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“If I Used My Voice This Time”: Bearing Witness at a Protest Against Police Gun Violence

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Image via Glock Talk: “Having the right off-duty firearm is a necessity for every law enforcement officer. For* 2011 National Police Shooting Championships*winner Robert Vadasz it’s a Springfield Armory Ultra Compact 1911. Not only does is serve as protection, but as a tool in his collection of firearms used to win the 2011 title.”


A Reflection by Áine McCarthy, Buddhist Peace Fellowship member and Co-Director of Upaya’s Buddhist Chaplaincy Program. Reposted with permission, and with gratitude.

What does it mean to be defenseless? 

Author Áine McCarthy (center) with friends, Miles Tokunow (left) with a sign reading, "We are Not Your Target," and Paolo Speirn (right), "Strong Communities Make Police Obsolete," and puppet of Victor Villalpando, (back). Photo by Sam Senko Watts.

This question, a koan for me of practicing with the precepts of non-harming, loomed in front of me Saturday as we set out from Robinson Park in Albuquerque, marching toward Embassy Suites, the hotel hosting the NRA’s National Police Shooting Championship. “Hands up!” someone shouted through a megaphone. “Don’t shoot!” we chanted in response. Armed only with banners proclaiming, We are not game! the organizers from unOccupy Albuquerque reminded us that we were headed into a large group of armed police. We did so in solidarity with the Black Lives Matter movement, to honor the lives that had been lost to police shootings around the country and specifically in Albuquerque, a police department that has killed 28 people in the past five years, a fatality rate eight times that of the NYPD.

Walking by the vacant city buildings through the streets of downtown, the sense of grief for those lives was palpable. Under my rakusu, I wore a T-shirt from the Red & Black Café, the bookstore on my college campus at Wesleyan University where my friend and classmate Johanna Justin-Jinich was murdered in 2009 by a man who had been sexually harassing her and stalking her. She and the man who killed her had been in my dream the night before. The sign my partner and fellow Upaya practitioner Sam Senko Watts had made for this event read, “Guns ≠ Public Safety.”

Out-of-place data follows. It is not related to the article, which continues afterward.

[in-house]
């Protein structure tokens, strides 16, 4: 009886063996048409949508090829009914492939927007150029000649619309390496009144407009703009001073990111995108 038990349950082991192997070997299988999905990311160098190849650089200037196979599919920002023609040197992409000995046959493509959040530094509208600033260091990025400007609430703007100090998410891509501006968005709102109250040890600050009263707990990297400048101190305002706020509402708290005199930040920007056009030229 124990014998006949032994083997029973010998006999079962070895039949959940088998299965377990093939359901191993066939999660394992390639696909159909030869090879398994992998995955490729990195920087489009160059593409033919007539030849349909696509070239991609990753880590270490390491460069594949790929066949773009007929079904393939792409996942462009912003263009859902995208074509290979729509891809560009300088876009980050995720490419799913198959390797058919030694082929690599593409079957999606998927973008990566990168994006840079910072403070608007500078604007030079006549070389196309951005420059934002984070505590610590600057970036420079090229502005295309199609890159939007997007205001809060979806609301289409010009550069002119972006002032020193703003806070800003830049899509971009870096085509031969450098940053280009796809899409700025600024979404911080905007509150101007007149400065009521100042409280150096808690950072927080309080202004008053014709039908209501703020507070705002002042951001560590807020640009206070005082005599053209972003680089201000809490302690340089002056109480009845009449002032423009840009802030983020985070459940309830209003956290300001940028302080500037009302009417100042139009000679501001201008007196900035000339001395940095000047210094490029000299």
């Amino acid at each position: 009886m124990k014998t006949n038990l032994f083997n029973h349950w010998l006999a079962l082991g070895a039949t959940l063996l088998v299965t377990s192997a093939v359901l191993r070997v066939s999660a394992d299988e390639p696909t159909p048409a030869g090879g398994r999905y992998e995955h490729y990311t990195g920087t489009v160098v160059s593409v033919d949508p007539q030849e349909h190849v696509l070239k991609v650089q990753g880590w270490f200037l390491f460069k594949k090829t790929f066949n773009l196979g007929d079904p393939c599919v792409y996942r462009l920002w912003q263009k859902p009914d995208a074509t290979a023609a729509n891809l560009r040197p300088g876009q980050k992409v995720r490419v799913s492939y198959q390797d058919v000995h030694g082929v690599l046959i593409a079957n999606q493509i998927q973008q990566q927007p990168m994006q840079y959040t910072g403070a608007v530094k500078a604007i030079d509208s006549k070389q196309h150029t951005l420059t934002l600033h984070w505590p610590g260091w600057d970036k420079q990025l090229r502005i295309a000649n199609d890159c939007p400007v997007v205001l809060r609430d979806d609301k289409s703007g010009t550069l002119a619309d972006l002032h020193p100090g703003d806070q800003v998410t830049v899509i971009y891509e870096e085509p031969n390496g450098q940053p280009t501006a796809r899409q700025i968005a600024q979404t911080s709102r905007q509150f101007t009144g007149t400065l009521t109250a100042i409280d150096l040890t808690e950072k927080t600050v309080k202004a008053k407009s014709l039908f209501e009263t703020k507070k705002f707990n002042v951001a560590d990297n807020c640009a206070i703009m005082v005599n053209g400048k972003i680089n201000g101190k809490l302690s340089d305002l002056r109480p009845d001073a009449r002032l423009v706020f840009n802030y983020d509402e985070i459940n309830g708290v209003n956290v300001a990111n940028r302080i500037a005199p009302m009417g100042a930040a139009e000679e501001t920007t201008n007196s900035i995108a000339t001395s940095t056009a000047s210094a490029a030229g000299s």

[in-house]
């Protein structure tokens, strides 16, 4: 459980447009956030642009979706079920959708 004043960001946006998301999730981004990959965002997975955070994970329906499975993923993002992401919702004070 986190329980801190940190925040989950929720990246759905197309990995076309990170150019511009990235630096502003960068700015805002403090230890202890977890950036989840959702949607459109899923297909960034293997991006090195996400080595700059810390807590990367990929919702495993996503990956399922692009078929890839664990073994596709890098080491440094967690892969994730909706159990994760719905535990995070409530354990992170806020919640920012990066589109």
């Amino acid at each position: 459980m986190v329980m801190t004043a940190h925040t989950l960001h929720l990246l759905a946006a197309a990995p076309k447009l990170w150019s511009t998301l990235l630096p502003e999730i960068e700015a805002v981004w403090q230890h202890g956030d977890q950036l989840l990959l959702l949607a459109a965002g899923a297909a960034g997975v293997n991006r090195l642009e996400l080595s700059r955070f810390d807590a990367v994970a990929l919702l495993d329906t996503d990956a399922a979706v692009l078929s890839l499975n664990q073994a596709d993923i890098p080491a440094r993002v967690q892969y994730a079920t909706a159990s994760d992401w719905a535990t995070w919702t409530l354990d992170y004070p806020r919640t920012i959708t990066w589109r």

Floating above our party of about sixty activists, ghost-like, was a giant puppet, made in the likeness of Victor Villalpando, a sixteen year old boy who died at the hands of police in Española last summer. Among our group were one of Victor’s moms, Mary Shoemaker and his younger sister, Corrina, “Tenten” Shoemaker-Shure.

We learned that one of the winners of last year’s Shooting Championship was APD officer Lt. Greg Brachle, who is now being sued by his fellow officer Jacob Grant for shooting him nine times in a botched drug bust earlier this year.  Trying to calm my crying enough to contribute my voice to the chanting as we walked, I wondered, can’t the common ground of our grief be enough to bring an end to this kind of violence?

Our planned action as I understood it was to read the names of the victims of police violence in the lobby of the hotel, lighting candles for each of these snuffed-out lives. When we arrived at Embassy Suites, we were greeted by at least half a dozen uniformed police amidst the hotel guests, many of whom were presumably off-duty police taking part in the shooting contest. At this time, the guests were enjoying a cocktail hour and those we encountered appeared, by and large, to be intoxicated. An audacious few among our group made it as far as the entryway or the lobby before they were dragged and pushed back outside. The rest of us were barred from entry by the officers and their bicycles, as well as hotel staff; in an aggressive confrontation loud with yelling from many on both sides, the glass hotel doors were closed and locked in front of us, some apparently partially broken in the process by our bodies. See videos here (via unOccupy ABQ on Facebook).

This left the police on the other side of the glass, standing watchfully through it as we tried futilely to light the candles outside. With the protection from the wind of our cardboard signs we got a few lit before one of the more hostile hotel-goers stomped on them. After a few more heated exchanges of this sort with those patrons being escorted by the police through the locked doors inside, Victor’s sister Tenten stepped forward.

Tenten Shoemaker-Shure, waiting outside Embassy Suites, in hopes of having a peaceful conversation with police. Photo by Áine McCarthy.

She requested that a police officer come out just to have a conversation with her. She asked us to promise that if they did, nothing bad would happen.  One of the more tactically fierce activists, who’d been willing to risk arrest to make it inside the hotel, honored her request by stating that she couldn’t make that promise and so she would remove herself from the situation. By this time, most of the officers that had locked us out had retreated to the hotel lobby where they stood in a circle, visibly but inaudibly chatting and laughing. Tenten stood in front of us in near-silence for about 20 minutes, facing the doors. A hush fell over our group as we waited.